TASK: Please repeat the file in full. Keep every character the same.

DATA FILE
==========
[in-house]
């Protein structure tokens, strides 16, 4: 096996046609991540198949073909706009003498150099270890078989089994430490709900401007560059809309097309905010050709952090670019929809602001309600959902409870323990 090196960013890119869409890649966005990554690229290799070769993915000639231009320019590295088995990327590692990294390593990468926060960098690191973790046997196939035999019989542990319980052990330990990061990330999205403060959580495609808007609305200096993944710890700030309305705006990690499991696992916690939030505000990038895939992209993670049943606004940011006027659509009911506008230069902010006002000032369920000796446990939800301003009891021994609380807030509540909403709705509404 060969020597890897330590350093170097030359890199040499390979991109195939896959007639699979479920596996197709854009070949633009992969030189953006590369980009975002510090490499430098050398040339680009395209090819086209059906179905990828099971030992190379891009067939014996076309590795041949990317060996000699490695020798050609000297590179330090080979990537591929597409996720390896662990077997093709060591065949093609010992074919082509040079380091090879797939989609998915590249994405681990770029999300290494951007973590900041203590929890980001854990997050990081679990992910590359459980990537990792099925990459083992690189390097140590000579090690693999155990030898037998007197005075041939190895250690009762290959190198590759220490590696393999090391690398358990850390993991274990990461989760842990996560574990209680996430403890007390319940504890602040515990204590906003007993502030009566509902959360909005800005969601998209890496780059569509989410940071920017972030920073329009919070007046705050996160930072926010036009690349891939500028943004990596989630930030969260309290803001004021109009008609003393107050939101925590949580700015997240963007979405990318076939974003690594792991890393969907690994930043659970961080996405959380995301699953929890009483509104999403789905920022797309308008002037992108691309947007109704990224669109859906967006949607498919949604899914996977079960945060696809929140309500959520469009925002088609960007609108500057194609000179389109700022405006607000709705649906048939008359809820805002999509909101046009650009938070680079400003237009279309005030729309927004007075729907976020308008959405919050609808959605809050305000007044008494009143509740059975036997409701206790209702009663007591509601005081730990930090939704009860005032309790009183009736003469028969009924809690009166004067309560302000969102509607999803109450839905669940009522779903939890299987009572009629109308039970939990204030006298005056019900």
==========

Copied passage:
[in-house]
């Protein structure tokens, strides 16, 4: 096996046609991540198949073909706009003498150099270890078989089994430490709900401007560059809309097309905010050709952090670019929809602001309600959902409870323990 090196960013890119869409890649966005990554690229290799070769993915000639231009320019590295088995990327590692990294390593990468926060960098690191973790046997196939035999019989542990319980052990330990990061990330999205403060959580495609808007609305200096993944710890700030309305705006990690499991696992916690939030505000990038895939992209993670049943606004940011006027659509009911506008230069902010006002000032369920000796446990939800301003009891021994609380807030509540909403709705509404 060969020597890897330590350093170097030359890199040499390979991109195939896959007639699979479920596996197709854009070949633009992969030189953006590369980009975002510090490499430098050398040339680009395209090819086209059906179905990828099971030992190379891009067939014996076309590795041949990317060996000699490695020798050609000297590179330090080979990537591929597409996720390896662990077997093709060591065949093609010992074919082509040079380091090879797939989609998915590249994405681990770029999300290494951007973590900041203590929890980001854990997050990081679990992910590359459980990537990792099925990459083992690189390097140590000579090690693999155990030898037998007197005075041939190895250690009762290959190198590759220490590696393999090391690398358990850390993991274990990461989760842990996560574990209680996430403890007390319940504890602040515990204590906003007993502030009566509902959360909005800005969601998209890496780059569509989410940071920017972030920073329009919070007046705050996160930072926010036009690349891939500028943004990596989630930030969260309290803001004021109009008609003393107050939101925590949580700015997240963007979405990318076939974003690594792991890393969907690994930043659970961080996405959380995301699953929890009483509104999403789905920022797309308008002037992108691309947007109704990224669109859906967006949607498919949604899914996977079960945060696809929140309500959520469009925002088609960007609108500057194609000179389109700022405006607000709705649906048939008359809820805002999509909101046009650009938070680079400003237009279309005030729309927004007075729907976020308008959405919050609808959605809050305000007044008494009143509740059975036997409701206790209702009663007591509601005081730990930090939704009860005032309790009183009736003469028969009924809690009166004067309560302000969102509607999803109450839905669940009522779903939890299987009572009629109308039970939990204030006298005056019900």